One game in Calgary where things didn’t go the Flyers’ way was no reason to throw everything out the window right away. The last three games have been a struggle though, and perhaps that could lead to some changes.
3. Hart Steals a Point
It’s fair to wonder how any of the last three games would have gone without the play of Carter Hart. Hart kept the Flyers in the game in Calgary for most of the game until a second power-play goal seemingly put it away. Hart was also the difference early in the game against Arizona on Tuesday, before the Flyers finally broke through and he preserved the shutout win.
In this game, Hart stole a point for the Flyers. As much as the end result is an unfortunate way to end this game from Hart’s standpoint, the rest of the team really didn’t deserve to be in that spot. Hart was sensational, making numerous key saves and keeping the Flyers within striking distance for the tying goal.
It’s still early enough in the season that gaining a single point out of these games can prove crucial. Consider the Flyers and Hart even. The late comeback against Vancouver in the season opener gave the Flyers a point in a game where Hart wasn’t his best. In the last three games, Hart’s been perhaps the best he has been all season.
4. Laughton’s Late Goal
The Flyers don’t get that important point in the standings if not for a heads-up play off a turnover by the Penguins.
Matheson coughs up the puck behind the net, and James van Riemsdyk is ready to grab it behind the net. He centers back into the slot and the pass eludes Oskar Lindblom, who continues to drive the net and bodies a Penguins defender. That allows the puck to reach Scott Laughton, who fired one home to even the score at two with just 2:52.
Laughton’s line had come close to scoring multiple times over the last few games. They did cash in for a goal late in Tuesday’s game, but that was much more of a flukey goal with Arizona trying to pull the goal in the final few minutes of a one-goal game. This was an earned goal for the quality of chances they were creating of late.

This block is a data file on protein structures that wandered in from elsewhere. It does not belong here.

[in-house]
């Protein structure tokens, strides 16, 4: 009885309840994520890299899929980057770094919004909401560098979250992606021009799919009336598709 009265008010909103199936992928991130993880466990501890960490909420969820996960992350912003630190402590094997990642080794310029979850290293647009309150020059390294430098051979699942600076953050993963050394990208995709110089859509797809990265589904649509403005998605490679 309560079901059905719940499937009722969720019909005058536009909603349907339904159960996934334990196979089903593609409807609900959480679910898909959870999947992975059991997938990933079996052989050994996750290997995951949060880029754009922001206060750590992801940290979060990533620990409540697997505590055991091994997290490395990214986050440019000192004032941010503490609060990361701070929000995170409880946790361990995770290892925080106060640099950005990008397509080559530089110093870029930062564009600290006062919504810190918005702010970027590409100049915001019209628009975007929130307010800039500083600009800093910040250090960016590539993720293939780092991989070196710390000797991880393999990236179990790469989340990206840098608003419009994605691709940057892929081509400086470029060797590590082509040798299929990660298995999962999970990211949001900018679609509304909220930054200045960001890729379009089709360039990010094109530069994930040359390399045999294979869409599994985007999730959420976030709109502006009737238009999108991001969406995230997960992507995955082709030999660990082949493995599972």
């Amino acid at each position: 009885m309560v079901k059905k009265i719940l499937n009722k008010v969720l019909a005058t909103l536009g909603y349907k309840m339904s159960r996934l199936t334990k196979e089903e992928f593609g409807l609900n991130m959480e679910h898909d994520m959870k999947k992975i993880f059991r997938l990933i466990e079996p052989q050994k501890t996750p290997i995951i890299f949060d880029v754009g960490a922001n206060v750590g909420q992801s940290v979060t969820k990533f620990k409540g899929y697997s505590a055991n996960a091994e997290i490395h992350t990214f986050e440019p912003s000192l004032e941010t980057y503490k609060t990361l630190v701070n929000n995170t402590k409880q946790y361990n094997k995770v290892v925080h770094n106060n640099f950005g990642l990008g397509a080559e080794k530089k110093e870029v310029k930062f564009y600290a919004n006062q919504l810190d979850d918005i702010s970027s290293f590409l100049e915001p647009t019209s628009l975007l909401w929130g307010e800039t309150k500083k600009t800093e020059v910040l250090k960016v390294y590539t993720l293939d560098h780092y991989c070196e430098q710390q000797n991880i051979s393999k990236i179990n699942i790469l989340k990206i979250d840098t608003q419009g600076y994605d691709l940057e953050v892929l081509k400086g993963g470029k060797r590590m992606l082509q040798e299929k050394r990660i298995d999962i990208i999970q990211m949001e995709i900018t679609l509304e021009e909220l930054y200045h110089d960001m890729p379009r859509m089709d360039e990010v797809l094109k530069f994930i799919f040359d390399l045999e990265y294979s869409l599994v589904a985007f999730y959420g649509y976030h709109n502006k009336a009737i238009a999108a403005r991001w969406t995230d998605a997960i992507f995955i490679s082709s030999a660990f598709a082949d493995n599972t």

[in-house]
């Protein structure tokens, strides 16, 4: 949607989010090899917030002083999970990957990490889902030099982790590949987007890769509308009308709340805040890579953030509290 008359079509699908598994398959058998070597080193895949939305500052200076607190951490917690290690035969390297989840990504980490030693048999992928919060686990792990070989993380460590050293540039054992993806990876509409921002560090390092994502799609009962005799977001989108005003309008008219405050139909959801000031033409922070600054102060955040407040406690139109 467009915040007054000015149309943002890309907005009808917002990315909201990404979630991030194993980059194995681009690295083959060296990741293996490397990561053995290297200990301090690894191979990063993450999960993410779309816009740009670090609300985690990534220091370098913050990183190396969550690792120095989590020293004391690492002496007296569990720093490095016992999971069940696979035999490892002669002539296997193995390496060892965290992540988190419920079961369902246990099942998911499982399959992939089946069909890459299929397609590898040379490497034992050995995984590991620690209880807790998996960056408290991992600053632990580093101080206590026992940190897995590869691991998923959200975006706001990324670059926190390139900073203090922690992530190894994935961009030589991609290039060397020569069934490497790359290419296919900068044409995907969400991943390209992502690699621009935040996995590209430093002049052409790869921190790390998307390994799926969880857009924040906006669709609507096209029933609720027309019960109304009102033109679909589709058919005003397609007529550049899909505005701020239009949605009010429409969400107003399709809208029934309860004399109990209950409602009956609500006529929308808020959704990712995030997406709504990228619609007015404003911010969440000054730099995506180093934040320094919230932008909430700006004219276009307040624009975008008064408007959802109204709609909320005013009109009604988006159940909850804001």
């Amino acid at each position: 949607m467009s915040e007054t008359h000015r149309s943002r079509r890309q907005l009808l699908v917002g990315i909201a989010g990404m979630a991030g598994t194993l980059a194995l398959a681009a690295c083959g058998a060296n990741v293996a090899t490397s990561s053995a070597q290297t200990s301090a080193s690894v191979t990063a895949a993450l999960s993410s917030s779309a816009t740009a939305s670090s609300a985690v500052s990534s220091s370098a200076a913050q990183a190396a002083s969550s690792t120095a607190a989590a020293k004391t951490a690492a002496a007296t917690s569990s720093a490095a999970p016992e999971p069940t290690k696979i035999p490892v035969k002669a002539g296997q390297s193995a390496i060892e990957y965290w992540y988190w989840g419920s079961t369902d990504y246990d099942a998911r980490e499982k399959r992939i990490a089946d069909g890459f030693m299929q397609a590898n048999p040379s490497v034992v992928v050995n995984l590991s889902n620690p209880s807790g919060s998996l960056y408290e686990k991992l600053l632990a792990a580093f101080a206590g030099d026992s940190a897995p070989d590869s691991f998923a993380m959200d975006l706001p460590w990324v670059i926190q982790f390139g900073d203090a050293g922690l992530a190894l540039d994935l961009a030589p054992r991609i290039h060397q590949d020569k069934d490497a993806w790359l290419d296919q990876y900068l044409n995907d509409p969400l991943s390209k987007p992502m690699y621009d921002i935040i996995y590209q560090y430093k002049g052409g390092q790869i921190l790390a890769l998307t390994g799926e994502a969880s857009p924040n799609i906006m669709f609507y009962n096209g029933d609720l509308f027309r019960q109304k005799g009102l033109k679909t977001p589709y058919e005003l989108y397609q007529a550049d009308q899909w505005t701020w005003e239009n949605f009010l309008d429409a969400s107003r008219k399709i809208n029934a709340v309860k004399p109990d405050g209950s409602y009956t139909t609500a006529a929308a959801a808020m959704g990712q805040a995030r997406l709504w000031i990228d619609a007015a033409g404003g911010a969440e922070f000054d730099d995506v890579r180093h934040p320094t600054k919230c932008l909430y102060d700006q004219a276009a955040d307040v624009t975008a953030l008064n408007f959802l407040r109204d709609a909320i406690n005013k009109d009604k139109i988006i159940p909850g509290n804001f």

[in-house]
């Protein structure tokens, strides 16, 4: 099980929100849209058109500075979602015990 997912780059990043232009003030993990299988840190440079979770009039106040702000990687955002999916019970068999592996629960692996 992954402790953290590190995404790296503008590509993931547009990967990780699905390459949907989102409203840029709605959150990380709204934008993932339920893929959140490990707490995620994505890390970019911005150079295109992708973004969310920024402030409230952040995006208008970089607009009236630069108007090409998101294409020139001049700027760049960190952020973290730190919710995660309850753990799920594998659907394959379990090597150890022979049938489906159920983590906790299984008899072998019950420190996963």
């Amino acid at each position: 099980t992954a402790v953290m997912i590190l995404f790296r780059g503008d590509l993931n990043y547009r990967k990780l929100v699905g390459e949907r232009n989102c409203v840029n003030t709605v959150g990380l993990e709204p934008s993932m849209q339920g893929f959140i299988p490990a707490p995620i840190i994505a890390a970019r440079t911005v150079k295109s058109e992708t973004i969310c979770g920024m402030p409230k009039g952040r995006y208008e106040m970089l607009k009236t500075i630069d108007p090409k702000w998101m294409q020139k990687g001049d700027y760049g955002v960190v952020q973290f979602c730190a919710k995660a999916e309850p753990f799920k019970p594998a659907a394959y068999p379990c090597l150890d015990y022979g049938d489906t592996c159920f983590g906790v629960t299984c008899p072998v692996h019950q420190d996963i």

5. A Disappointing, but Deserved, Finish
It was certainly a strange ending in overtime. Both teams had chances early, as Hart stopped Jake Guentzel and Tristan Jarry stopped Atkinson. Then came the eventual winner.
It’s actually another broken play, as Kris Letang attempts a pass that hits the skate of Joel Farabee and bounces behind the net. Ristolainen is tied up with Jeff Carter, who started the rush with possession. Letang continues behind the net and picks up the puck, now with a clear path to attempt the wraparound.
In the moment, it looks like Hart is able to sprawl across and make the save hugging the post. But the replay shows that Hart’s pad is not sealing the post completely, and the puck rolls along Hart’s pad and drifts toward the goal line, eventually disappearing beyond the left post. It may have crossed the line by a centimeter, but it crossed the line nonetheless, giving the Penguins the win.
As much as the end was disappointing for the Flyers, it was deserved in the end. There were too many high-danger chances allowed, too many times the Flyers leaned on Hart for big saves to keep them in the game. Against a depleted team like the Penguins, without two star players and several other role players, it wasn’t close to good enough.
After the game in Calgary that closed the Western Canada trip, it was simply the first clunker in seven games on the season. That’s hardly a time to panic when you have only lost two games in regulation and picked up strong wins in Edmonton and Vancouver earlier in the week.
The Flyers may be 1-1-1 over their last three games, but the process has been troubling to say the least. It may be that things are wearing thin without Hayes up front and Ryan Ellis on the back end, but whatever the reason, the Flyers need to regroup and come back with a similar effort to what was on display in the first two weeks of the season on Saturday in Washington.